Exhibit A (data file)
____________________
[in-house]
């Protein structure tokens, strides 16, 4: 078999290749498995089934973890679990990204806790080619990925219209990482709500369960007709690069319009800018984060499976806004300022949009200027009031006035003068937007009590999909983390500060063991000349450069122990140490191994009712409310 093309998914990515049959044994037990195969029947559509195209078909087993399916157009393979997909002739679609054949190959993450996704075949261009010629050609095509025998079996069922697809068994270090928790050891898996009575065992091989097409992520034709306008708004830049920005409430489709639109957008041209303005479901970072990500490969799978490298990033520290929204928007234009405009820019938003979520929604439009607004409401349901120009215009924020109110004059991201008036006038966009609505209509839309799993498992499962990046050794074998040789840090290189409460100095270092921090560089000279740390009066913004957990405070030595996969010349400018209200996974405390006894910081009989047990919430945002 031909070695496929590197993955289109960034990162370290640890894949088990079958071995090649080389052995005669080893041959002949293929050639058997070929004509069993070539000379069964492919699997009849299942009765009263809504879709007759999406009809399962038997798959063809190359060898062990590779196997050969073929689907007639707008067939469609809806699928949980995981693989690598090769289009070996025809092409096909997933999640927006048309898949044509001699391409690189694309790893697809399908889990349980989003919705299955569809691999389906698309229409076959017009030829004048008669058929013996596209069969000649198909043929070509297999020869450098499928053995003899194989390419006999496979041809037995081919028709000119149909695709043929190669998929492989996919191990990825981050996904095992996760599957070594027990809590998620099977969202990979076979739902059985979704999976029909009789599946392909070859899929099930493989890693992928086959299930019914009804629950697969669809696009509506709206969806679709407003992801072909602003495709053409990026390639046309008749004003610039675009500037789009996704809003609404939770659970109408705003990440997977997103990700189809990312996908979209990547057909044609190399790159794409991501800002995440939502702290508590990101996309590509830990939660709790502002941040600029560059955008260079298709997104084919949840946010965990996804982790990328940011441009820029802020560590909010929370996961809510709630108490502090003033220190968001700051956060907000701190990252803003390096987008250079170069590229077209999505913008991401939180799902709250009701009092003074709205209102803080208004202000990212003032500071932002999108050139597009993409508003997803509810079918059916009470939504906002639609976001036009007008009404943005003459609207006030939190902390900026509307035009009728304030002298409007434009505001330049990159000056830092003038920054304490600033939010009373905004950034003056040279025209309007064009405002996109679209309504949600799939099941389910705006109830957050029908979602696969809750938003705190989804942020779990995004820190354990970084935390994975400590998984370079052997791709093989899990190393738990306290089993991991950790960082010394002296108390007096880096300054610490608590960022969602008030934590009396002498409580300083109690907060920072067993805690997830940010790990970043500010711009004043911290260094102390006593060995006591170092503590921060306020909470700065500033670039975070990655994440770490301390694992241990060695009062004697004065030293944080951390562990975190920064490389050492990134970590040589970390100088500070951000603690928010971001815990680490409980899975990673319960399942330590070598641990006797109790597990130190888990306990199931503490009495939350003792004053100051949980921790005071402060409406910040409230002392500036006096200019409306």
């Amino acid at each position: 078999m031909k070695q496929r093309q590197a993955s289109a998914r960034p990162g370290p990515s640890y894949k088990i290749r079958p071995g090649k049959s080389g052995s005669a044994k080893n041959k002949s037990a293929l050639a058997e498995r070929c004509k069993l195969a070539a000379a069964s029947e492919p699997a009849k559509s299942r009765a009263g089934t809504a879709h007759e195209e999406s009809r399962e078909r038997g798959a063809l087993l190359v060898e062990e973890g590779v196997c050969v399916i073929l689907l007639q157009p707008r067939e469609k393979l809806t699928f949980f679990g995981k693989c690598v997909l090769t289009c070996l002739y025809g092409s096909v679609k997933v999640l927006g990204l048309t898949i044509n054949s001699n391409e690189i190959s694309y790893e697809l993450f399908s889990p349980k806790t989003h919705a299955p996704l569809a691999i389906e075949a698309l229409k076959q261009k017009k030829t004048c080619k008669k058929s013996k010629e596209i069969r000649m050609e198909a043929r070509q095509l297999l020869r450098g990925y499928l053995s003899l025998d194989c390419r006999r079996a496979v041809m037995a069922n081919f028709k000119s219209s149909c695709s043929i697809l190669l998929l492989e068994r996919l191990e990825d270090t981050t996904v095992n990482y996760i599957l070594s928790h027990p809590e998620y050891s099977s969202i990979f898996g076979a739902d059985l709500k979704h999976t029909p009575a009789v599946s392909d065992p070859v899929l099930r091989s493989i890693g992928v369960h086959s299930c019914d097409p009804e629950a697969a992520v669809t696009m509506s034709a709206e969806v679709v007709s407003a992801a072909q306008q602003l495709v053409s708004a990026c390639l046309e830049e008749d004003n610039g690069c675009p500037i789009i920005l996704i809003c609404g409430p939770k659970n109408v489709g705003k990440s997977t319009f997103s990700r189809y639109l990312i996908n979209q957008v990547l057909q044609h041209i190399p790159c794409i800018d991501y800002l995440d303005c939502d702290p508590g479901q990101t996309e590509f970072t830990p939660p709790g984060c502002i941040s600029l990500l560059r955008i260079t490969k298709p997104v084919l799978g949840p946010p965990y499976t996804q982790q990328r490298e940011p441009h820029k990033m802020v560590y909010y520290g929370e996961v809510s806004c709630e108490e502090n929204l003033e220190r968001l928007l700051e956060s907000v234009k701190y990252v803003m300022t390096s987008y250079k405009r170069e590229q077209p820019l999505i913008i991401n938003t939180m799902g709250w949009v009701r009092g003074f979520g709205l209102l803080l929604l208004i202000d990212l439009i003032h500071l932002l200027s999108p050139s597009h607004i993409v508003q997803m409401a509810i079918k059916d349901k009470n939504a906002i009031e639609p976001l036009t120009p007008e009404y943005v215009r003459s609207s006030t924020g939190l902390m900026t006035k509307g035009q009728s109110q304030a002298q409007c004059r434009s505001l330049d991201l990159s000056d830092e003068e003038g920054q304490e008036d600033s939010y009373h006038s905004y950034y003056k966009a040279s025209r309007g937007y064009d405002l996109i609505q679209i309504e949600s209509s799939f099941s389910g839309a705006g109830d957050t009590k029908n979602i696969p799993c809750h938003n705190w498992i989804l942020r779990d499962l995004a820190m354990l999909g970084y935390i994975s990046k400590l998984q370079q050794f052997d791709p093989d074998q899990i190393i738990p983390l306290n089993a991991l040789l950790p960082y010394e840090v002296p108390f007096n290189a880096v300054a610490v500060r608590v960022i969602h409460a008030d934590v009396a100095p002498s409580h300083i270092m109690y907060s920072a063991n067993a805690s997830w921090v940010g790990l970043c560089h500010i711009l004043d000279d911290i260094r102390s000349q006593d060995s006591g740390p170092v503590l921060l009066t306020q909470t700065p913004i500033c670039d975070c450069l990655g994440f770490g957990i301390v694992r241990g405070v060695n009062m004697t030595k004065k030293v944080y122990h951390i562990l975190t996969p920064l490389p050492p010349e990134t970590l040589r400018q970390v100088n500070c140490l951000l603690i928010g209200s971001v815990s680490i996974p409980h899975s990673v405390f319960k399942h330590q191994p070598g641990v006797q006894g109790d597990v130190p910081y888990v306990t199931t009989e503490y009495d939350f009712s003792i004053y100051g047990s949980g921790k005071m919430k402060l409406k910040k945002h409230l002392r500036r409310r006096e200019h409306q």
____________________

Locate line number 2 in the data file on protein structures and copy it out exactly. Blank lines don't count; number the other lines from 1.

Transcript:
């Protein structure tokens, strides 16, 4: 078999290749498995089934973890679990990204806790080619990925219209990482709500369960007709690069319009800018984060499976806004300022949009200027009031006035003068937007009590999909983390500060063991000349450069122990140490191994009712409310 093309998914990515049959044994037990195969029947559509195209078909087993399916157009393979997909002739679609054949190959993450996704075949261009010629050609095509025998079996069922697809068994270090928790050891898996009575065992091989097409992520034709306008708004830049920005409430489709639109957008041209303005479901970072990500490969799978490298990033520290929204928007234009405009820019938003979520929604439009607004409401349901120009215009924020109110004059991201008036006038966009609505209509839309799993498992499962990046050794074998040789840090290189409460100095270092921090560089000279740390009066913004957990405070030595996969010349400018209200996974405390006894910081009989047990919430945002 031909070695496929590197993955289109960034990162370290640890894949088990079958071995090649080389052995005669080893041959002949293929050639058997070929004509069993070539000379069964492919699997009849299942009765009263809504879709007759999406009809399962038997798959063809190359060898062990590779196997050969073929689907007639707008067939469609809806699928949980995981693989690598090769289009070996025809092409096909997933999640927006048309898949044509001699391409690189694309790893697809399908889990349980989003919705299955569809691999389906698309229409076959017009030829004048008669058929013996596209069969000649198909043929070509297999020869450098499928053995003899194989390419006999496979041809037995081919028709000119149909695709043929190669998929492989996919191990990825981050996904095992996760599957070594027990809590998620099977969202990979076979739902059985979704999976029909009789599946392909070859899929099930493989890693992928086959299930019914009804629950697969669809696009509506709206969806679709407003992801072909602003495709053409990026390639046309008749004003610039675009500037789009996704809003609404939770659970109408705003990440997977997103990700189809990312996908979209990547057909044609190399790159794409991501800002995440939502702290508590990101996309590509830990939660709790502002941040600029560059955008260079298709997104084919949840946010965990996804982790990328940011441009820029802020560590909010929370996961809510709630108490502090003033220190968001700051956060907000701190990252803003390096987008250079170069590229077209999505913008991401939180799902709250009701009092003074709205209102803080208004202000990212003032500071932002999108050139597009993409508003997803509810079918059916009470939504906002639609976001036009007008009404943005003459609207006030939190902390900026509307035009009728304030002298409007434009505001330049990159000056830092003038920054304490600033939010009373905004950034003056040279025209309007064009405002996109679209309504949600799939099941389910705006109830957050029908979602696969809750938003705190989804942020779990995004820190354990970084935390994975400590998984370079052997791709093989899990190393738990306290089993991991950790960082010394002296108390007096880096300054610490608590960022969602008030934590009396002498409580300083109690907060920072067993805690997830940010790990970043500010711009004043911290260094102390006593060995006591170092503590921060306020909470700065500033670039975070990655994440770490301390694992241990060695009062004697004065030293944080951390562990975190920064490389050492990134970590040589970390100088500070951000603690928010971001815990680490409980899975990673319960399942330590070598641990006797109790597990130190888990306990199931503490009495939350003792004053100051949980921790005071402060409406910040409230002392500036006096200019409306």